The “documenting” of any item incorporated in one’s persona should include a reasonable mix of the written word, existing museum artifacts and paintings, illustrations or drawings from the period. Sometimes this mix of primary sources is not possible, but that is still the goal.

I know of two ruffled shirts attributed to the Great Lakes region. One belonged to Sir John Caldwell, an British officer in the King’s Eighth Regiment of Foot who served at Fort Detroit about 1780 (Brasser, 2), and the other, on display at the National Museum of the American Indian in New York, is attributed to Major Andrew Foster, another British officer who acquired the shirt between 1790 and 1795 in the region between Fort Michilimackinac and Fort Miami.

Countless images of ruffled shirts exist to aid in selecting an appropriate representation. Although his paintings and sketches date from the late 1830s, I have found the work of George Winter to be a helpful guide in my journey of discovery (Cooke & Ramadhyani), especially as it relates to the Potawatomi people who lived in the area about the headwaters of the River Raisin and the North-Forty.

A traditional woodsman looking at a trade shirt on a merchant's rack.The next morning found me searching the racks of several different merchants who set up shop at Friendship. I found a floral-print ruffled shirt amongst the offerings at Michael Pullins’ Ohio Valley Peddler. The cotton fabric’s pattern approximated designs I remembered from Textiles in America: 1650-1870. The shirt’s length measured 40 inches, a tad longer than the Caldwell or Foster shirts, which measure a little over 36 inches. A friend who has seen the Caldwell shirt noted that the hem appeared to be torn, thus shortening the shirt—a possible choice for this garment.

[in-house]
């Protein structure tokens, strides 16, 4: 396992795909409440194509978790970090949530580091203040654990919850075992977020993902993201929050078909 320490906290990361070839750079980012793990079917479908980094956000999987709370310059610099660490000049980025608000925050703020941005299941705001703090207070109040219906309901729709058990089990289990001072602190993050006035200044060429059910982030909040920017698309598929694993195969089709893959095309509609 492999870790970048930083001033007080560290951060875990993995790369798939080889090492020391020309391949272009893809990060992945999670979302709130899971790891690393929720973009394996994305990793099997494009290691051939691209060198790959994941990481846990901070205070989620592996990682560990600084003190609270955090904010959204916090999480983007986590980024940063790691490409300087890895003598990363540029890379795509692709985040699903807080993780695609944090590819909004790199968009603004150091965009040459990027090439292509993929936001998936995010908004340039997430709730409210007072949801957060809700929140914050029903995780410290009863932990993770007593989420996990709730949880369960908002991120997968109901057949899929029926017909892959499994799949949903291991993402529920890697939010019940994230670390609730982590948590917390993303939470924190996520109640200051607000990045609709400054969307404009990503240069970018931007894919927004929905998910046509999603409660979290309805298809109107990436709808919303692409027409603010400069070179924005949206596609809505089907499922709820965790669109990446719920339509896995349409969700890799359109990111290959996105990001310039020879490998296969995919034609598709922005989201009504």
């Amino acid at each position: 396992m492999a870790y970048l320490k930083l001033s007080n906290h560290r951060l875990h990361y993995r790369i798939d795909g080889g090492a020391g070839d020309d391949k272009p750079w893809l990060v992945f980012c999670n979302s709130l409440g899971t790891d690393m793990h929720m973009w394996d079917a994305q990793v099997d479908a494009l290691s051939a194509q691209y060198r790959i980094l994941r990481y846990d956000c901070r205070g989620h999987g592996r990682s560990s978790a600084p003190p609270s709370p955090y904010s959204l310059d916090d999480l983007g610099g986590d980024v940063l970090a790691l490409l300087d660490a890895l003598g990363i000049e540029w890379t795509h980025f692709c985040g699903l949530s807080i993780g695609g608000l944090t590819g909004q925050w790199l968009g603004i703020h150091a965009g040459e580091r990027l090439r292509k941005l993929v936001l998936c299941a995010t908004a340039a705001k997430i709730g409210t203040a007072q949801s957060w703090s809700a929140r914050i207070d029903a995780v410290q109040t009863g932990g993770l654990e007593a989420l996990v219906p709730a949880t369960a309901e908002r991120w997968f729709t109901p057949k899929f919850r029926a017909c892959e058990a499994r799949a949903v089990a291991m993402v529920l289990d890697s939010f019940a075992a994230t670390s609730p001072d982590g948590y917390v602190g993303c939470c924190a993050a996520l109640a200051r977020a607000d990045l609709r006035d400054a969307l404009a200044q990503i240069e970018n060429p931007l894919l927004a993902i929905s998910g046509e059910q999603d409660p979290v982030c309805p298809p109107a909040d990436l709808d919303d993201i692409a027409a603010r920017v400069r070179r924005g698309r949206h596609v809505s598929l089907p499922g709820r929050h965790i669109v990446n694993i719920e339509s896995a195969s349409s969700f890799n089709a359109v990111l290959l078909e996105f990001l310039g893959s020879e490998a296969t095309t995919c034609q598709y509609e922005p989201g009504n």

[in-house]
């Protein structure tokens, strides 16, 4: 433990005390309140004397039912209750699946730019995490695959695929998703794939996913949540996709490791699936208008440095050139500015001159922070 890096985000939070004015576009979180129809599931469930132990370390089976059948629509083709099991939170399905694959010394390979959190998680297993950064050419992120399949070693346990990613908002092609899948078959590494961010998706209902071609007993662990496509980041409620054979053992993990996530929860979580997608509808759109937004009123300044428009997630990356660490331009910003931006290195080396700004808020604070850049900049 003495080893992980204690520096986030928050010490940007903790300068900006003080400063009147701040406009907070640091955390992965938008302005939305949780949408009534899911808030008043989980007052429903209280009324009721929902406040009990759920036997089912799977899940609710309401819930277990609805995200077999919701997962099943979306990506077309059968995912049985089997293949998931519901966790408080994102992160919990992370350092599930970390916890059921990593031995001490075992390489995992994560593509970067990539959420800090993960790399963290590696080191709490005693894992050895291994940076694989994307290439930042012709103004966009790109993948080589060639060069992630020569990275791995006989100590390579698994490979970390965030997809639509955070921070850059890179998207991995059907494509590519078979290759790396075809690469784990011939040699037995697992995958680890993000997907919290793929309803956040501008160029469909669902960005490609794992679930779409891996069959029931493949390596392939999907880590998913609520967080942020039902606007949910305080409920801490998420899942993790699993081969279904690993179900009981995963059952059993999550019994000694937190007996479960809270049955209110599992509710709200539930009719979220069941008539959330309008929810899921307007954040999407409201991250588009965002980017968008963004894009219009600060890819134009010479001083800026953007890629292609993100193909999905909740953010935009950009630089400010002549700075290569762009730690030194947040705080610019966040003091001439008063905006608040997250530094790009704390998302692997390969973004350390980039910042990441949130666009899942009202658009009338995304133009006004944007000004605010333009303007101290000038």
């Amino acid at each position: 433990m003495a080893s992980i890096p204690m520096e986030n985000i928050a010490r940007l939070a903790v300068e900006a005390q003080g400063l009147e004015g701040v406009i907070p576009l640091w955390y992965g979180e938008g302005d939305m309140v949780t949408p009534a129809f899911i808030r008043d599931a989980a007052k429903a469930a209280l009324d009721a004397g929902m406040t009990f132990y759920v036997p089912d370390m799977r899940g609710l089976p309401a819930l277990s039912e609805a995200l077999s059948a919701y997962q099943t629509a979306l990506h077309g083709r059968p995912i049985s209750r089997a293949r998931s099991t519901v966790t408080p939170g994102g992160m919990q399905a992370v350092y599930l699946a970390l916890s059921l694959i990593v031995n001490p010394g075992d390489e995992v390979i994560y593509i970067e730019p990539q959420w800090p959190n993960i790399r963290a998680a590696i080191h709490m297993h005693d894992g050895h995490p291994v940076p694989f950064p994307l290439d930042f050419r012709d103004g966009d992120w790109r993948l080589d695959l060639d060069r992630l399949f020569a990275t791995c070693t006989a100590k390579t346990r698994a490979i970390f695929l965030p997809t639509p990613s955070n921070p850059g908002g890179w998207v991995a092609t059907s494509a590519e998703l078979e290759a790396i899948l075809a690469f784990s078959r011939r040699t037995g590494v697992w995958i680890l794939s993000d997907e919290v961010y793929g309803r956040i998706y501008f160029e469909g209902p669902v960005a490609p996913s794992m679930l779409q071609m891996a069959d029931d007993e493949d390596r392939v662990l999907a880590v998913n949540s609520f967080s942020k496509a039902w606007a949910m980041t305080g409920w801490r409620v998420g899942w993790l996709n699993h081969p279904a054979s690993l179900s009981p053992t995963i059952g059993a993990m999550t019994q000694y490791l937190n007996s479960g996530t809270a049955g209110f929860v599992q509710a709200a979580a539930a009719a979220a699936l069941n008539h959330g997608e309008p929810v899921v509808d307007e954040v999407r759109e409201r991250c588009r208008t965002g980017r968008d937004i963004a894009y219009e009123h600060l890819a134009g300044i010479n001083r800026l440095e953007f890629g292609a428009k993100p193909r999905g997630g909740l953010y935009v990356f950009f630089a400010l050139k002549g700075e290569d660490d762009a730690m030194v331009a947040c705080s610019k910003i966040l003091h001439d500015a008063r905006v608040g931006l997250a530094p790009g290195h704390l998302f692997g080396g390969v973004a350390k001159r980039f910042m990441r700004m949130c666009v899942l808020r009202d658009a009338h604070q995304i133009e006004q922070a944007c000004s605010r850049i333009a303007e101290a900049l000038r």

The sleeves are a bit long for my arms. Around the corner and down the stone path from the Ohio Valley Peddler I remembered seeing a pair of copper arm bands at the horner’s shop, sitting on the back table, overshadowed by several fine powder horns and assorted trade goods.

Two copper ornaments sitting amongst other trade goods.Arm bands were a common trade item and often included as personal adornment by both the Ojibwa and Potawatomi. Tanner doesn’t mention arm bands specifically, but on a number of occasions he references silver ornaments, including “…I stripped off all my silver ornaments and hung them up in the lodge…” (Tanner, 67). Maybe?

The resident horner asked a fair price for the copper arm bands, and once in place, they should solve the shirt’s long-sleeve issue. Native Peoples from Michigan’s Upper Peninsula mined and traded copper. Until I can afford silver ornamentation, I need to do further research on the copper arm bands.

Right now I am in the infant stages of developing the returned-captive persona. The ruffled shirt, the arm bands and the other material goods I am assembling represent my best understanding of what constitutes a truthful interpretation of my persona’s life circumstance. In a month or a year or even several years down the path, the folly of this attempt may bring a smile to my face or even a hearty belly laugh.

But the point I wish to emphasize is that I am not waiting to enjoy my new alter ego’s life experience. I am not hesitating because I lack exact, unequivocal, irrefutable evidence for every aspect of my kit. I am moving forward, and doing so with the full intent of pursuing wild game as a native captive who returned to white society, but can’t give up the Ojibwa or Potawatomi ways. And besides, when I release the death bees, the wild turkey, the fox squirrel and the cottontail rabbit give little mind to the historical significance of a native captive’s attire.

Give traditional black powder hunting a try, be safe and may God bless you.